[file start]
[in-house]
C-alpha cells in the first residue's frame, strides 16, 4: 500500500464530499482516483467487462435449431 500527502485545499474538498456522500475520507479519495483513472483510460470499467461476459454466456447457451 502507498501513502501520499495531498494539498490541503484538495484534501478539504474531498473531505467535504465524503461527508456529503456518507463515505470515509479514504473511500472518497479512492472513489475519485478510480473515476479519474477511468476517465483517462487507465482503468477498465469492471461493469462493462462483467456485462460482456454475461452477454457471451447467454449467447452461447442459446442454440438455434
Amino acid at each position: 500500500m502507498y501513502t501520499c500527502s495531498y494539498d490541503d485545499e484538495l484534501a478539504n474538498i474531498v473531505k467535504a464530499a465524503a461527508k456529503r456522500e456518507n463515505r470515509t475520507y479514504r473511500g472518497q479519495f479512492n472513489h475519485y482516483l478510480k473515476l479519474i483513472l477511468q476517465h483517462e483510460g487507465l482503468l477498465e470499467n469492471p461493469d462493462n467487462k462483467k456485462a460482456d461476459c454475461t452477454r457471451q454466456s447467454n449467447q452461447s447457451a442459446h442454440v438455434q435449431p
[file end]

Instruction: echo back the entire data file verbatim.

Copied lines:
[in-house]
C-alpha cells in the first residue's frame, strides 16, 4: 500500500464530499482516483467487462435449431 500527502485545499474538498456522500475520507479519495483513472483510460470499467461476459454466456447457451 502507498501513502501520499495531498494539498490541503484538495484534501478539504474531498473531505467535504465524503461527508456529503456518507463515505470515509479514504473511500472518497479512492472513489475519485478510480473515476479519474477511468476517465483517462487507465482503468477498465469492471461493469462493462462483467456485462460482456454475461452477454457471451447467454449467447452461447442459446442454440438455434
Amino acid at each position: 500500500m502507498y501513502t501520499c500527502s495531498y494539498d490541503d485545499e484538495l484534501a478539504n474538498i474531498v473531505k467535504a464530499a465524503a461527508k456529503r456522500e456518507n463515505r470515509t475520507y479514504r473511500g472518497q479519495f479512492n472513489h475519485y482516483l478510480k473515476l479519474i483513472l477511468q476517465h483517462e483510460g487507465l482503468l477498465e470499467n469492471p461493469d462493462n467487462k462483467k456485462a460482456d461476459c454475461t452477454r457471451q454466456s447467454n449467447q452461447s447457451a442459446h442454440v438455434q435449431p